“The cotton is so late this year. It is just now starting to open,” said Pat Pilgrim, on the few bales waiting in the yard to be ginned due to the overly wet season experienced in East Texas.
“I told my boys [Clayton, 28-years old and Jake, 14-years old] I wasn’t going to give them any inheritance they were going to have to work for it,” said Pilgrim. “I didn’t want to raise kids that were dependent and couldn’t produce.” His two sons decided they wanted to follow in his footsteps. The plan is to eventually have gins staged at 300 mile point radius with Delta County as the headquarters. He is using his connections from the family’s chicken business to cross over into the cotton business. He sold both locally at large chain stores and internationally. The businesses want to know where their products come from start to finish.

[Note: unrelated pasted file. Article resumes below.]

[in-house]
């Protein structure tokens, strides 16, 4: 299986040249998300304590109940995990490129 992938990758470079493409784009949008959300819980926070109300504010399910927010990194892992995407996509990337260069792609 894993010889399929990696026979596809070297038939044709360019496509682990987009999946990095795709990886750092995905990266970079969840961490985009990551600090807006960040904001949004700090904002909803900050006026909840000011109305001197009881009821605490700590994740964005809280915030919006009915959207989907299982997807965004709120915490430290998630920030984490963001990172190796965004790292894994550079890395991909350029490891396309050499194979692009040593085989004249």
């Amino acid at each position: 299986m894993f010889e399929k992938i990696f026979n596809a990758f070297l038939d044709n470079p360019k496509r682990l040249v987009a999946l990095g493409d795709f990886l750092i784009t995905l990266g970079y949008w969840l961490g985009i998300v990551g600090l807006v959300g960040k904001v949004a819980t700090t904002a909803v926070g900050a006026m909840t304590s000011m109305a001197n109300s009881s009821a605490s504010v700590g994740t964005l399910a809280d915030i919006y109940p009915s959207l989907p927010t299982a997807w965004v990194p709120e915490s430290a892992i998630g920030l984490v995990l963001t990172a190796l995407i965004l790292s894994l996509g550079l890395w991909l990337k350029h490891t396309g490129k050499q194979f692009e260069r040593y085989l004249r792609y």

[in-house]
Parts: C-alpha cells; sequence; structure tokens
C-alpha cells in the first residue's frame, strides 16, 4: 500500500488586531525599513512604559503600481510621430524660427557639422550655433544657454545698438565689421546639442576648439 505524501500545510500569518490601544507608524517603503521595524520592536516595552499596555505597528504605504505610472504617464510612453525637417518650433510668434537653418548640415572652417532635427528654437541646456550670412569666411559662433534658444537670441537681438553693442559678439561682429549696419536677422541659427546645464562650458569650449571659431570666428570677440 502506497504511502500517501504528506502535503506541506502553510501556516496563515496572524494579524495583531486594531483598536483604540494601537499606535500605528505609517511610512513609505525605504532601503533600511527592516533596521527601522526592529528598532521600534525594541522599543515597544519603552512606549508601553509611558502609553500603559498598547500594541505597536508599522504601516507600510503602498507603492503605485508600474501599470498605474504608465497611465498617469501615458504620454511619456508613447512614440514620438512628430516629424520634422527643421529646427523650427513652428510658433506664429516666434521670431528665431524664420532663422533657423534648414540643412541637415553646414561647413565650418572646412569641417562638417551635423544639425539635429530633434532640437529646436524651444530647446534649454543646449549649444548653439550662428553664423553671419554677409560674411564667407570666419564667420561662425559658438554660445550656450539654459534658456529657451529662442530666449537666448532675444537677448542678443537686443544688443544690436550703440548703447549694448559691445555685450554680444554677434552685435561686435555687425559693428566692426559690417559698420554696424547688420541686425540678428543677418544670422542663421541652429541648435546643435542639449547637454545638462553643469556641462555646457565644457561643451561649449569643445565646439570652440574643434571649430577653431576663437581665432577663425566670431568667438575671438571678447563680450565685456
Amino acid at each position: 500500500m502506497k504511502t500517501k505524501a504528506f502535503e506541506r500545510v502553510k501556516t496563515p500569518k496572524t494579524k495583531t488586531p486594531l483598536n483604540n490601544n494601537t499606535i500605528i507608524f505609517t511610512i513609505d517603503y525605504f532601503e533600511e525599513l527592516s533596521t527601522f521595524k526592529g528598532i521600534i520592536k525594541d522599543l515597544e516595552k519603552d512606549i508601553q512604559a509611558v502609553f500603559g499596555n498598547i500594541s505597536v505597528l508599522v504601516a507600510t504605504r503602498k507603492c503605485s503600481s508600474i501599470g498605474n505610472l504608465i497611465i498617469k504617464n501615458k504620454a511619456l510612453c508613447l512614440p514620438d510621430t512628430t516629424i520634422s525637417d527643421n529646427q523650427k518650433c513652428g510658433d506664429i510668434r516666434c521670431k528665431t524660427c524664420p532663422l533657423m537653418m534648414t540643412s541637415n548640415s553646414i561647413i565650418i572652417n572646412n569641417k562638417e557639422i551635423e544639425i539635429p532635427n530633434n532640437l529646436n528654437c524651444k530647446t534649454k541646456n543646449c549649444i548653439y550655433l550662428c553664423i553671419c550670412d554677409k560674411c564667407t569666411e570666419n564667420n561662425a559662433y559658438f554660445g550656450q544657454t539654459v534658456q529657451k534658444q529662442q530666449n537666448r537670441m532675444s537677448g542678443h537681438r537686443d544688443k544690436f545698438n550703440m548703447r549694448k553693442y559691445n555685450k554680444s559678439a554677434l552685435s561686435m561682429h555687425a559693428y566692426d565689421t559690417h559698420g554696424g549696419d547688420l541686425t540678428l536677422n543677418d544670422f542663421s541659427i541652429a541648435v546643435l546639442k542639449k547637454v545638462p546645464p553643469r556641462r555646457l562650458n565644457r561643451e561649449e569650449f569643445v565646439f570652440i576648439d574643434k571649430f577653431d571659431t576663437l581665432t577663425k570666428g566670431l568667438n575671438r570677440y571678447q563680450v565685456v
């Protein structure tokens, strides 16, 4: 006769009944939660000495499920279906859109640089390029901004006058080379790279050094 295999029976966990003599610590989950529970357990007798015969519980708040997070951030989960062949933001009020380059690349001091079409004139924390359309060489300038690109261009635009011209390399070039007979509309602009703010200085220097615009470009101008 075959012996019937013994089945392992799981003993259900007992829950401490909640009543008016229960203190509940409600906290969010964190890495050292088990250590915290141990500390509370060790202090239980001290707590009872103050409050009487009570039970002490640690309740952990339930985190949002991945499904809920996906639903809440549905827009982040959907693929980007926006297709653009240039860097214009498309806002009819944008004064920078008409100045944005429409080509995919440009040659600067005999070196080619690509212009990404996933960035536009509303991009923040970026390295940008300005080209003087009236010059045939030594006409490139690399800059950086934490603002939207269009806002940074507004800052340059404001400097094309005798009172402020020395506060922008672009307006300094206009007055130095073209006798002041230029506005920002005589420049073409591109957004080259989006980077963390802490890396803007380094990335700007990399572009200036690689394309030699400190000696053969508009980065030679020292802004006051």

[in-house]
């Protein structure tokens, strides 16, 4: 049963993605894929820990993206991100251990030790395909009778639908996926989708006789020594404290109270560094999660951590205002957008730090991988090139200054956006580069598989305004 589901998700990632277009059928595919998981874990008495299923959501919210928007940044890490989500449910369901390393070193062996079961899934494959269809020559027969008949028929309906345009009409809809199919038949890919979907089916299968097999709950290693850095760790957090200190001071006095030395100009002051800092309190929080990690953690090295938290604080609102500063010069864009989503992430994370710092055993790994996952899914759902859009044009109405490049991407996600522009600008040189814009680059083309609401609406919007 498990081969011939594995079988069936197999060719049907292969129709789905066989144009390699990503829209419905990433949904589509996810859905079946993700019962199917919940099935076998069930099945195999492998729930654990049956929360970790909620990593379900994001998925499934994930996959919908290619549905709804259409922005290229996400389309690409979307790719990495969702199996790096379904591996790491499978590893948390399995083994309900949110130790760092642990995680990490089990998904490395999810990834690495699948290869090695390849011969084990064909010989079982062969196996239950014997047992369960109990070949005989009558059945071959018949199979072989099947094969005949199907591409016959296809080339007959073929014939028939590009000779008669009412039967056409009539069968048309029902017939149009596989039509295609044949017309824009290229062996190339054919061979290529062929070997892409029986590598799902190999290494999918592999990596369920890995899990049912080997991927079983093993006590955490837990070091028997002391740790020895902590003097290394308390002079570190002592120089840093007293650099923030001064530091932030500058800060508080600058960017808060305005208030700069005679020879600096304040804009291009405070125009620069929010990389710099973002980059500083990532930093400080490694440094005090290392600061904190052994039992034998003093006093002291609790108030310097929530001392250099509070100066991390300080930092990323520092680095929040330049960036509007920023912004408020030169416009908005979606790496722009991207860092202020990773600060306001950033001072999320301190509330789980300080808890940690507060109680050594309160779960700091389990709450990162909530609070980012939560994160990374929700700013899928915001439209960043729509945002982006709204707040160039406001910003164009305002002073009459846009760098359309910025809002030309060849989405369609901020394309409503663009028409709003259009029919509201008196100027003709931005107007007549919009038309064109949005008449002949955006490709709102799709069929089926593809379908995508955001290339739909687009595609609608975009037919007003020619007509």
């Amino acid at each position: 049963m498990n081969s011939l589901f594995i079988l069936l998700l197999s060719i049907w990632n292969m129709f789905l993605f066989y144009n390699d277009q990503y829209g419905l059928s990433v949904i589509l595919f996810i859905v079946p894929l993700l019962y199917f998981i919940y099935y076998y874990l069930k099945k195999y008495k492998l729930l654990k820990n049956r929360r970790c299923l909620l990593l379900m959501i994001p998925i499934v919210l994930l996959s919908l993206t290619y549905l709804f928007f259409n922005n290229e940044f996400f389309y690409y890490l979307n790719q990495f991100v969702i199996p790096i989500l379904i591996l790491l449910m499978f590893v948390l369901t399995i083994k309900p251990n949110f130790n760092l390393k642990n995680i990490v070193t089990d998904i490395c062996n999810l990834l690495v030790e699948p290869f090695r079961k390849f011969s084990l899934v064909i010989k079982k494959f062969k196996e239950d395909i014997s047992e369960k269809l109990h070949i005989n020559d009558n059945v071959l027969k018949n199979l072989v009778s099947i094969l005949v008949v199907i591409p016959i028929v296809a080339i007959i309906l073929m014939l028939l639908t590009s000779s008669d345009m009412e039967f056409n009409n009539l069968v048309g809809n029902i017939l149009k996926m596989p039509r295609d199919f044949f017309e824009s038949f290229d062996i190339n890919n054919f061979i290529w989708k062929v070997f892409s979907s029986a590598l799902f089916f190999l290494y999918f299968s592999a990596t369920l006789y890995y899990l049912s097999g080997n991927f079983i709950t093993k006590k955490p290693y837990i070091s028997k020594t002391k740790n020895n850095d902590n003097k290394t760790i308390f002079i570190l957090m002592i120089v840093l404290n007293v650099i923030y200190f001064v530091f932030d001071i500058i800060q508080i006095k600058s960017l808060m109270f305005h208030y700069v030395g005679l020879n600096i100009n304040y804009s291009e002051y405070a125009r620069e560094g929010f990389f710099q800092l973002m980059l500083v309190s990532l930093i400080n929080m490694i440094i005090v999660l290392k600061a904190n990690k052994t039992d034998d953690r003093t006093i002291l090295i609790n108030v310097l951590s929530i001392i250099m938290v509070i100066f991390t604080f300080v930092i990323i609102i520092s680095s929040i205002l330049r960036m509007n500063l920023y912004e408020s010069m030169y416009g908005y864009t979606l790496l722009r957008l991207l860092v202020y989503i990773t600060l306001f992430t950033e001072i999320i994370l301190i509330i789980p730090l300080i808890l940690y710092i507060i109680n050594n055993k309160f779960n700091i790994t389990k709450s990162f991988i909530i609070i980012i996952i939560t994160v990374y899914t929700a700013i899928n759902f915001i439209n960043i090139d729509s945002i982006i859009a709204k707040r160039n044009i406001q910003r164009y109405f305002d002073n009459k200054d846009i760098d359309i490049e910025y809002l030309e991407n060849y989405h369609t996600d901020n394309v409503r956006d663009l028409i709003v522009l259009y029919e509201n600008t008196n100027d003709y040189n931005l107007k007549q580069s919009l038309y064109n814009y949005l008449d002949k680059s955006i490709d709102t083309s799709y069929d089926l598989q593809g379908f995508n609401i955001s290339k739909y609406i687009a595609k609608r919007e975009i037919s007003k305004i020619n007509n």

His father, Bo Pilgrim, started 1945 in the feed business. In 2008 they sold the chicken business, Pilgrim’s Pride, for $7 billion. It actually began in an old gutted cotton gin.
“I talk to the customer first,” said Pilgrim, self-proclaimed graduate of Bo Pilgrim University. “It is important to stay customer-driven instead of just production. We want customers will know where their cotton shirts in the store come from…and you will know. It will give you confidence, and it is American made.”
He will be offering contracts to farmers to buffer them from the woes of the market. He walked the steps of how a bale will be processed in the gin from the unwrapping machine, to the regulator, the computers, steady-flow, cleaning, a second cleaning, drying, monitoring, Lummus (American-made) machinery, separator, lint cleaner, battery condenser, scanner, tagger and a one-of-a kind technologically advanced machine – Signode GinFast – that eliminates the need for any ties or burlap bags. But not everything at PPF is based on high tech ways; there is still a manual punch card time clock.